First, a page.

Published June 13, 2016|4 min read
Updated December 9, 2020: Nearly one in three Americans have less than $50,000 saved for retirement, according to a recent TD Ameritrade poll. If you retire at age 65, you can expect to spend about $981,150 over the course of a 20-year retirement — so why are Americans so far behind?
If you work for a company, your first stop on the retirement roadmap is going to be with your 401(k). You don't need to know all the ins and outs of 401(k)s before you start saving, but you do need to know these five 401(k) tips that will help you supercharge your savings.
If you're already saving for retirement, congrats, you are ahead of the game. But you want to make sure you understand your account.
Just like checking your credit score every year, you should set a reminder to evaluate your 401(k). The fund choices can be confusing, but there are a number of online resources to help you make sense of your options. Or, consider consulting a financial expert to walk you through your options and even offer recommendations on where to invest.
Most people use the set-it-and-forget-it method when it comes to saving money in their 401(k). It's easy to carry on knowing that you are saving money towards retirement, but as your income increases, your savings should also increase. Studies show that even increasing your retirement contribution percentage by as little as 1% can have a huge impact on your overall retirement balance.
The idea is to grow your retirement savings percentage steadily by 1% every year or every other year to get the most out of your savings. For the overachievers, a good recommendation is to increase your retirement savings percentage by half, or all, of your annual salary increase. For instance, if you get an annual bonus of 3% in pay, go ahead and bump up your retirement savings by 1.5% to keep pace.
One of the best perks of a 401(k) is the ability to receive matching contributions. They are essentially free money that your company is willing to contribute to your 401(k), provided you contribute a certain percentage of your own money each month. Most companies match up to 6% of contributions, but you should check with your human resources department. Your goal is to contribute enough to your 401(k) to max out the matching contributions: If your company matches up to 6%, try contributing no less than 6%. You're just leaving money on the table otherwise.
Most companies have a vesting schedule, meaning you will need to stay at that company for a given amount of years to be fully vested in their contributions towards your retirement account.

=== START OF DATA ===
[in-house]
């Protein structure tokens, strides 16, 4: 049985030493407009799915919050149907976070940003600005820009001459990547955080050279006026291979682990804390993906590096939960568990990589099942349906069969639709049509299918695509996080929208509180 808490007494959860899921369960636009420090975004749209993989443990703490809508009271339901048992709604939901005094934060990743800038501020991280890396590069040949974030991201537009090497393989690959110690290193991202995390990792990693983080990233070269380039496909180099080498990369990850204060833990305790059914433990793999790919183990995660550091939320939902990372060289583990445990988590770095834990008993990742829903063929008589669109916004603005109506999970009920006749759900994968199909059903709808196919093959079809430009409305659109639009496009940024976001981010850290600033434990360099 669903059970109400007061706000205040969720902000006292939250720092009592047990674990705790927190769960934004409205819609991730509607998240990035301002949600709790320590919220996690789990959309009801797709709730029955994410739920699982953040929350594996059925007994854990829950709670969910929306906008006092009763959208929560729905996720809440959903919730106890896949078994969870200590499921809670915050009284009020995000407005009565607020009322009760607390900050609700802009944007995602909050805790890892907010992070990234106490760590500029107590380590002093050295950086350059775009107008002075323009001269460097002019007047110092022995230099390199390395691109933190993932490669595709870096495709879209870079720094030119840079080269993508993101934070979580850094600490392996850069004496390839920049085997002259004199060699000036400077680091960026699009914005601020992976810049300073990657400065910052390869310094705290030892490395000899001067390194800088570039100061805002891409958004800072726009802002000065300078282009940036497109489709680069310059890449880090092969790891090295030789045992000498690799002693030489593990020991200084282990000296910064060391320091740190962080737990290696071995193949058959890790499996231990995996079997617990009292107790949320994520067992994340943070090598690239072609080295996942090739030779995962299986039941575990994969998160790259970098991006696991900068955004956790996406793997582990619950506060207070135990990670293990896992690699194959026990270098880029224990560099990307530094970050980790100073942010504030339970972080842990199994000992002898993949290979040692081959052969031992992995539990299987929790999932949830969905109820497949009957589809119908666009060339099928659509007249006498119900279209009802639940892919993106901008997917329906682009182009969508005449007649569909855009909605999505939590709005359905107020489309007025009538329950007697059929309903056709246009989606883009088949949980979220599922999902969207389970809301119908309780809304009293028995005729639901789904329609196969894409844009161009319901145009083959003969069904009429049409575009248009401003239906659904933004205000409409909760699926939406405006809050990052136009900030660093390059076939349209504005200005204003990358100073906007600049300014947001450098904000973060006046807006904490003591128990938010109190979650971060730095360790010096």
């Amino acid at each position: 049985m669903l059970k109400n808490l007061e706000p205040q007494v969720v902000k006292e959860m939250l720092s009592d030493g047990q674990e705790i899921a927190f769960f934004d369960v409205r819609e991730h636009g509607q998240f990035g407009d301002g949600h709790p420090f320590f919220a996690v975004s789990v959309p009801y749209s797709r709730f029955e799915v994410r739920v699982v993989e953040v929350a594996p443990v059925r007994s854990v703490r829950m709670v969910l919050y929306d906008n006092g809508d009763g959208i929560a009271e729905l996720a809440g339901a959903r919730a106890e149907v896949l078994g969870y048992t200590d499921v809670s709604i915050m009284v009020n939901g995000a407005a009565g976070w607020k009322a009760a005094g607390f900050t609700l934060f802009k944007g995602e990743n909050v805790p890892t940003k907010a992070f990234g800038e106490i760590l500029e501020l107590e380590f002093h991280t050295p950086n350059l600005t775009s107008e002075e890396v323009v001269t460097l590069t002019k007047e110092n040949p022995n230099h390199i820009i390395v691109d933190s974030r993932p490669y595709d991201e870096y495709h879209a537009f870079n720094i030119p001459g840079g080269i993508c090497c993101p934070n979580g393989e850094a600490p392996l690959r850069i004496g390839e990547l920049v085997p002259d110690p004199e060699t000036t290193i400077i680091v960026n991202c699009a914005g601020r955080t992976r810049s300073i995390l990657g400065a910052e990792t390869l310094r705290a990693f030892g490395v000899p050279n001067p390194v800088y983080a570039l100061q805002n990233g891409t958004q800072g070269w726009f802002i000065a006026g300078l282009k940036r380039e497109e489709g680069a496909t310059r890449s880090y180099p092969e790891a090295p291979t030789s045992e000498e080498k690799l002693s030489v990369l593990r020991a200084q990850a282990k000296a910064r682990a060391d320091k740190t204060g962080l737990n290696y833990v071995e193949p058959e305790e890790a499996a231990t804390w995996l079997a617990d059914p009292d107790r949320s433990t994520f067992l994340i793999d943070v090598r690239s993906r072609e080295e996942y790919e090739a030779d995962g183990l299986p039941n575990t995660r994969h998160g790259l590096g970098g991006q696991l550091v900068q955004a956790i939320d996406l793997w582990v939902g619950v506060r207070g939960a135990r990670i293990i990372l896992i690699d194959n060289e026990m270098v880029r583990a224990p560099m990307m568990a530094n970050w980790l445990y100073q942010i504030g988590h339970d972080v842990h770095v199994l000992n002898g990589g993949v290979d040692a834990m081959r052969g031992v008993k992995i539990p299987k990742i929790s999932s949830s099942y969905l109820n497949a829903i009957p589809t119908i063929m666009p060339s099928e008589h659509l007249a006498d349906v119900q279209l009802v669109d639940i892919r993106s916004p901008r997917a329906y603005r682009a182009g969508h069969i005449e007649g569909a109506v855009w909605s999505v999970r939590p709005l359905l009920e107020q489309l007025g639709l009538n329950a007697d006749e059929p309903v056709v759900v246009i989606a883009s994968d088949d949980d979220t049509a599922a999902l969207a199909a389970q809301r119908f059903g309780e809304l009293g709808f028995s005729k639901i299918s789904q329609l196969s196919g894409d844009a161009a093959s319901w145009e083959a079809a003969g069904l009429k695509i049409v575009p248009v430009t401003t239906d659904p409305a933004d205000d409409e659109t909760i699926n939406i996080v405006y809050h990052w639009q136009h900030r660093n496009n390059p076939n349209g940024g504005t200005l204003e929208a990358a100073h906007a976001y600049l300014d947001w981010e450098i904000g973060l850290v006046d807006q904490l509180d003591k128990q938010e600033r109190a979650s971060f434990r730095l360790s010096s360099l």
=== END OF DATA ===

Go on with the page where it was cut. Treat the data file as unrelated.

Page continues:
For example, if a company has a six-year vesting schedule, it would look like this:
Year 1: 0% vested
Year 2: 20% vested
Year 3: 40% vested
Year 4: 60% vested
Year 5: 80% vested
Year 6: 100% vested
If you decided to leave for another job in year six, you would walk away with your savings (you always get to take this amount) plus 100% of the matching funds from your company. If you left after year 5, however, you would take all of your money plus 80% of the matching funds from your company.
Saving in a 401(k) is great, but as we all know eventually you will need to pay taxes on the money you are saving. When you go to retire, you will owe taxes on however much you withdraw in a given year at your current tax rate.
Enter the Roth. It's similar to the 401(k) and IRA. With a ROTH, you can save up to $6,000. The catch? Roth contributions are not tax deductible. Money grows tax deferred, and since you paid taxes when you invested the money, you won't owe taxes on any withdrawals (as long as it's a qualified withdrawal). A Roth can be a nice balancing act to your 401(k) savings, helping you diversify your income streams in retirement.
Do you have multiple 401(k)s from previous employers just sitting right where you left them? It's a common mistake that many people make simply because they don't know their options after they leave their job.
If you leave your company for a new job, you can either leave your 401(k) as is and your money will keep growing. However, you can't contribute any more to that account.
Or you can roll it over to your new account. Typically the best way is via direct rollover (you want to avoid having access to the funds yourself) to an IRA set up at companies like Fidelity, Vanguard, T. Rowe Price, etc., where you will then have access to a wider range of investment choices and where you can continue to contribute money each year to this account.
If you have multiple old 401(k)s sitting around at old jobs, you can roll those all over into one giant IRA, and suddenly your retirement snowball will get even bigger.
Want to learn more about saving for retirement? Check out our retirement learn center.
Image: Vlad Sargu
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